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The RV770 GPU looks to be an unequivocal success on almost every front. In its most affordable form, the Radeon HD 4850 delivers higher performance overall than the GeForce 9800 GTX and redefines GPU value at the ever-popular $199 price point. Meanwhile, the RV770's most potent form is even more impressive, in my view. Onboard the Radeon HD 4870, this GPU sets a new standard for architectural efficiency—in terms of performance per die area—due to two things: a broad-reaching rearchitecting and optimization the of R600 graphics core and the astounding amount of bandwidth GDDR5 memory can transfer over a 256-bit interface. Both of these things seem to work every bit as well as advertised. In practical terms, what all of this means is that the Radeon HD 4870, a $299 product, competes closely with the GeForce GTX 260, a $399 card based on a chip twice the size.

I have to take issue with a couple of arguments I hear coming from both sides of the GPU power struggle, though. AMD decided a while back, after the R600 debacle, to stop building high-end GPUs as a cost-cutting measure and instead address the high end with multi-GPU solutions. They have since started talking about how the era of the large, "monolithic" GPU is over. I think that's hogwash. In fact, I'd love to see a RV770-derived behemoth with 1600 SPs and 80 texture units on the horizon. Can you imagine? Big chips don't suffer from the quirks of multi-GPU implementations, which never seem to have profiles for newly released games just as you'd want to be playing them, and building a big chip doesn't necessarily preclude a company from building a mid-sized one. Yes, Nvidia still makes high-end GPUs like the GeForce GTX 280, but they also make mid-range chips, too.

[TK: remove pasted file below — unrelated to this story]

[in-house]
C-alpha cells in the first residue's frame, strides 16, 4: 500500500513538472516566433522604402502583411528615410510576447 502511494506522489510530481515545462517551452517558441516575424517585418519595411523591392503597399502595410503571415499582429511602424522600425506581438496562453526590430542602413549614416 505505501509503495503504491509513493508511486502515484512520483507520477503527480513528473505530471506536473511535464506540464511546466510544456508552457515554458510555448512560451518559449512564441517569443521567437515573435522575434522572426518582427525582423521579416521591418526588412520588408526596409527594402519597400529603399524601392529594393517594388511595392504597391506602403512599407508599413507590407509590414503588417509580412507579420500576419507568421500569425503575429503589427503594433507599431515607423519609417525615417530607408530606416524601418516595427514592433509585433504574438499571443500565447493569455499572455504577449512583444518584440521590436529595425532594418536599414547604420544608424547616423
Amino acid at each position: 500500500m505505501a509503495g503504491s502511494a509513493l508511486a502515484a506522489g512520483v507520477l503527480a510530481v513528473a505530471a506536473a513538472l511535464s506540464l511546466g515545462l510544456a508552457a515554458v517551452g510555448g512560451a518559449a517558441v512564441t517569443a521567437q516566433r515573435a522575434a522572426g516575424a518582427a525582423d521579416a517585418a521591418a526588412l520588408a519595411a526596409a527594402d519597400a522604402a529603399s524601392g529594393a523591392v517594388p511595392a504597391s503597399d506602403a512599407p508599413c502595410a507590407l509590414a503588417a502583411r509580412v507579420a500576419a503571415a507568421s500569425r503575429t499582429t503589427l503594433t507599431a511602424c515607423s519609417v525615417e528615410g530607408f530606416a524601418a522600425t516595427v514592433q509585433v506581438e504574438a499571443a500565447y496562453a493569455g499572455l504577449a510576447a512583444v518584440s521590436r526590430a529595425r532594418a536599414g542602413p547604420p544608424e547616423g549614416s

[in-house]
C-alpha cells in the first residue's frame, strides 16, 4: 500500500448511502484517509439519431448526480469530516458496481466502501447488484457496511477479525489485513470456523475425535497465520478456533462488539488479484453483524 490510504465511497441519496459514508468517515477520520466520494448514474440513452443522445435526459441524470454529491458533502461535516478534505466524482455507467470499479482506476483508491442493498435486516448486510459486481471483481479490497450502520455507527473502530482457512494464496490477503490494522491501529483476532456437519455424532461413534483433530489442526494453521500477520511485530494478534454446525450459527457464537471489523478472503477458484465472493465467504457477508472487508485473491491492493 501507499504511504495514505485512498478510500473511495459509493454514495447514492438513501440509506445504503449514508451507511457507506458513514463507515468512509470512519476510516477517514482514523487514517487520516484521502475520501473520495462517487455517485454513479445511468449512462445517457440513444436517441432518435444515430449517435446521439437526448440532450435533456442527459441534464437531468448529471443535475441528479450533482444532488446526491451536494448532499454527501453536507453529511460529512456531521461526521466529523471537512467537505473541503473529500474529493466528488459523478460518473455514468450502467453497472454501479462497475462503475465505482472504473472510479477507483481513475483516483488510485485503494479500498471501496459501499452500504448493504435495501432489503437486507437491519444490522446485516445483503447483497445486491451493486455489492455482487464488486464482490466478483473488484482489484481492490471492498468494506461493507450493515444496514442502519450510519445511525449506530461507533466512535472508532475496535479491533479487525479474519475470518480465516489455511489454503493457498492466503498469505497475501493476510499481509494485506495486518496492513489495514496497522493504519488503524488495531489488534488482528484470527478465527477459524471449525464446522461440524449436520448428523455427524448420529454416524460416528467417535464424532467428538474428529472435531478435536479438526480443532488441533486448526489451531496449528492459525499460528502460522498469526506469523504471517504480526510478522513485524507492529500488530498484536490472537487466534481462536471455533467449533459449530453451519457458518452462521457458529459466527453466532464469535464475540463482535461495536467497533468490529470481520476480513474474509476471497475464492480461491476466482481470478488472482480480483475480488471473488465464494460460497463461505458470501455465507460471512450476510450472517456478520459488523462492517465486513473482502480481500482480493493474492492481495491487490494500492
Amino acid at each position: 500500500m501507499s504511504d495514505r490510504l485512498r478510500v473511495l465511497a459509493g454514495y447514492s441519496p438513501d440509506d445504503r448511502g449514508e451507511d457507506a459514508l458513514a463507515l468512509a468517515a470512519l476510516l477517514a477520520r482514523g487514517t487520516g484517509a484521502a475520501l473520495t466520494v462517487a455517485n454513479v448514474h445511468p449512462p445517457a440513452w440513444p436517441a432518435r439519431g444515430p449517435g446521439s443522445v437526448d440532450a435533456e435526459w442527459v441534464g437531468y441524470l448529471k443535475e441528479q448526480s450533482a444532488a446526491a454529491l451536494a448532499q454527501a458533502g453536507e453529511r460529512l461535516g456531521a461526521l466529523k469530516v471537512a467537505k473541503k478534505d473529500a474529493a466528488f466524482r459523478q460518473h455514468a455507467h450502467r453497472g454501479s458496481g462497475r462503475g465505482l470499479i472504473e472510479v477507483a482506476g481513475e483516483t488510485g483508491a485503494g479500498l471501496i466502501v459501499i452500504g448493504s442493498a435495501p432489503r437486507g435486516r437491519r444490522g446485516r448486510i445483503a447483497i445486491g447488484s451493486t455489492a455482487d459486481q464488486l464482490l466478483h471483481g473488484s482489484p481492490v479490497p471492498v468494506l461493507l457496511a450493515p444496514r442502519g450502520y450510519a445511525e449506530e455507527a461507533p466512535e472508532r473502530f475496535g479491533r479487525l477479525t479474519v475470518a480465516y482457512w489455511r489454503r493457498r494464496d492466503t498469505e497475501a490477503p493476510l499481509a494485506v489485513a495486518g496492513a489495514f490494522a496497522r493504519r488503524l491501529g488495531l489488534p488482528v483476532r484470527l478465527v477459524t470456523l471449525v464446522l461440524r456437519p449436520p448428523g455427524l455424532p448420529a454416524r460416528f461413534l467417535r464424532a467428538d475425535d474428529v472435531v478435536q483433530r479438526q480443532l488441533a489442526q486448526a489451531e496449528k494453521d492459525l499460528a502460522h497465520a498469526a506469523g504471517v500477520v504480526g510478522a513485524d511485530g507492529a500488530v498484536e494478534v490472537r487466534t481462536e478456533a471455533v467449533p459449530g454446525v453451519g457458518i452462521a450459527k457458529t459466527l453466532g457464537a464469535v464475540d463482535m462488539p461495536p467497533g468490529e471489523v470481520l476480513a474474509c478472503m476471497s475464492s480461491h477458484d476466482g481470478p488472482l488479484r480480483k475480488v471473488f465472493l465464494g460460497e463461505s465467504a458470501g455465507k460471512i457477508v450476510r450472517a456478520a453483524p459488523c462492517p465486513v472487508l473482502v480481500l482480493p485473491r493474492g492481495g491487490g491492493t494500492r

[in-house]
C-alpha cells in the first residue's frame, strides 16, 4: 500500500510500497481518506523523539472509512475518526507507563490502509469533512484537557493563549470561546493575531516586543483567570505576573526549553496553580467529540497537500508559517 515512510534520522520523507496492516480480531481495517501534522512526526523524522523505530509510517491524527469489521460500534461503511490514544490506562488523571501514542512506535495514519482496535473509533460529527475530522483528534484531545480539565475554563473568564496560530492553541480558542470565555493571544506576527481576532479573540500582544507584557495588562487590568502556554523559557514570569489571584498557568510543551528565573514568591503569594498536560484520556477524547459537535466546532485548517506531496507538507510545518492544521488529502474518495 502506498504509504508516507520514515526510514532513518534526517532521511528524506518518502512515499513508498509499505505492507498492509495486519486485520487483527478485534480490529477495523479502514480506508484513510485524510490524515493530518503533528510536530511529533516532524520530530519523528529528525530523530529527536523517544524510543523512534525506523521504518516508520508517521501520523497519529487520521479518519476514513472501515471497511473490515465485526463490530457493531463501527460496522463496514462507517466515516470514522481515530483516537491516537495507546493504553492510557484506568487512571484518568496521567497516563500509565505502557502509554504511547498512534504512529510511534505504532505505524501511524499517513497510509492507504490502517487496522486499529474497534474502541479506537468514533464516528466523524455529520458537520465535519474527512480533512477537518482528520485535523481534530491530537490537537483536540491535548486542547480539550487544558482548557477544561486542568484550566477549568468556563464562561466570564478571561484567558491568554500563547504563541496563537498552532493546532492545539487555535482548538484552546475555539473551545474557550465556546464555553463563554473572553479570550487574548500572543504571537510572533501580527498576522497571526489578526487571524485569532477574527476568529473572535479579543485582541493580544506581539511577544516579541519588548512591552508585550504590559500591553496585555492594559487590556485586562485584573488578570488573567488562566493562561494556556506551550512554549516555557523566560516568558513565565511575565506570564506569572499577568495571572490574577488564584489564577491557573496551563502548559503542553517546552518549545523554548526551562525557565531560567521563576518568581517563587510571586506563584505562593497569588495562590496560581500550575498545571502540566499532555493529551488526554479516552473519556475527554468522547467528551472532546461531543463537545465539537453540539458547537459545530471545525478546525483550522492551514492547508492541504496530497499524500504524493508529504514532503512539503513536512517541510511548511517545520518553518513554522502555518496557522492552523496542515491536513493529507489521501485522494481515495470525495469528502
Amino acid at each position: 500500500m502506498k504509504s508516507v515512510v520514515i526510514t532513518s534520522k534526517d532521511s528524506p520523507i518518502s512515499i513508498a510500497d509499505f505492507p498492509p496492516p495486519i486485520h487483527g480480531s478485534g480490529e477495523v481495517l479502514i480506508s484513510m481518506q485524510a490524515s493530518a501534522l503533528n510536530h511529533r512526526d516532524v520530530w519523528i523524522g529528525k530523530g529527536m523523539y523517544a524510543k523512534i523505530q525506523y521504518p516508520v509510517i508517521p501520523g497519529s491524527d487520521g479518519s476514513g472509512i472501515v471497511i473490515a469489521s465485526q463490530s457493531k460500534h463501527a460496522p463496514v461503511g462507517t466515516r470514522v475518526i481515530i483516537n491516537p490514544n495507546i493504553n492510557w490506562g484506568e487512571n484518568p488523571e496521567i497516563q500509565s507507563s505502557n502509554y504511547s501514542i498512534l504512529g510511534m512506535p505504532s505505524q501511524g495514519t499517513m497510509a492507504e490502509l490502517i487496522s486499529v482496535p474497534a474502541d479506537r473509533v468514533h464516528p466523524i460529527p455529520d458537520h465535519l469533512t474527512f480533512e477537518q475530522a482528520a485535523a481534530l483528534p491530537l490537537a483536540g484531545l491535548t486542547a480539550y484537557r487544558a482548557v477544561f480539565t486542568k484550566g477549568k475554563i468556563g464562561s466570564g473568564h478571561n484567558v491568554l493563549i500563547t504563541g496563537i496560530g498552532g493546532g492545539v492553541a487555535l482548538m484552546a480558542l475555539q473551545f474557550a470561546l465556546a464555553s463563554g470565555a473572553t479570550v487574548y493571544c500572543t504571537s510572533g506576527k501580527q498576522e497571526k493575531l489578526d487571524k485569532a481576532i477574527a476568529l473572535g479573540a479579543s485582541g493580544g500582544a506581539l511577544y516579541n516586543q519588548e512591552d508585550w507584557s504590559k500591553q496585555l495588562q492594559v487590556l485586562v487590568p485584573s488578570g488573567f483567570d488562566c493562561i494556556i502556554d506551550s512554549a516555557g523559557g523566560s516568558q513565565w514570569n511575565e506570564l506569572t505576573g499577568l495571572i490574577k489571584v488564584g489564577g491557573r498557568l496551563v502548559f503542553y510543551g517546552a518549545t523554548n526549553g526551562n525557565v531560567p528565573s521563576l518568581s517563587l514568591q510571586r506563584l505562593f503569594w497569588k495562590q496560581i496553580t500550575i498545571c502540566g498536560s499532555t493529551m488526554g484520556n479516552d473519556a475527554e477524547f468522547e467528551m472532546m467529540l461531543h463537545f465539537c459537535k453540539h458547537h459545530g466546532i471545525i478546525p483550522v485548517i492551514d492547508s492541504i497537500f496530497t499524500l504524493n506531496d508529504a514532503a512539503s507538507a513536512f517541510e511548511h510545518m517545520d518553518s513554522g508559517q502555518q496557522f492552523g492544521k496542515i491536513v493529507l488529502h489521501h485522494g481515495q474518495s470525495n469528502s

One example of such a chip is the 55nm variant of the G92 that powers the GeForce 9800 GTX+. If Nvidia can deliver those as expected by mid-July and cut another 30 bucks off of the projected list price, they'll have a very effective counter to the Radeon HD 4850, nearly equivalent in size, performance, and power consumption.

At the same time, Nvidia is trying to press its advantage on the GPU-compute front by investing loads of marketing time and effort into its CUDA platform, with particular emphasis on the potential value of its GPU-accelerated PhysX API to gamers. I can see the vision there, but look: hardware-accelerated physics has been just around the corner for longer than I care to remember, but it's never really happened. Perhaps Nvidia will succeed where Ageia alone didn't, but I wouldn't base my GPU buying decision on it. If PhysX-based games really do arrive someday, I doubt they'll make much of an impact during the lifespan of one of today's graphics cards.

On top of that, AMD has made its own considerable investment in the realm of heterogeneous computing—like, for instance, buying ATI, a little transaction you may have heard about, along with some intriguing code names like Fusion and Torrenza. We got a refresher on AMD's plans in our recent talk with Patti Harrell, and they're remarkably similar to what Nvidia is doing. In fact, AMD was first by a mile with a client for Folding@Home, and Adobe showed the same Photoshop demo at the press event for RV770 that it did at Nvidia's GT200 expo—the program uses a graphics API, not CUDA. Nvidia may have more to invest in marketing and building a software ecosystem around CUDA, but cross-GPU standards are what will allow GPU computing to succeed. When that happens, AMD will surely be there, too. TR

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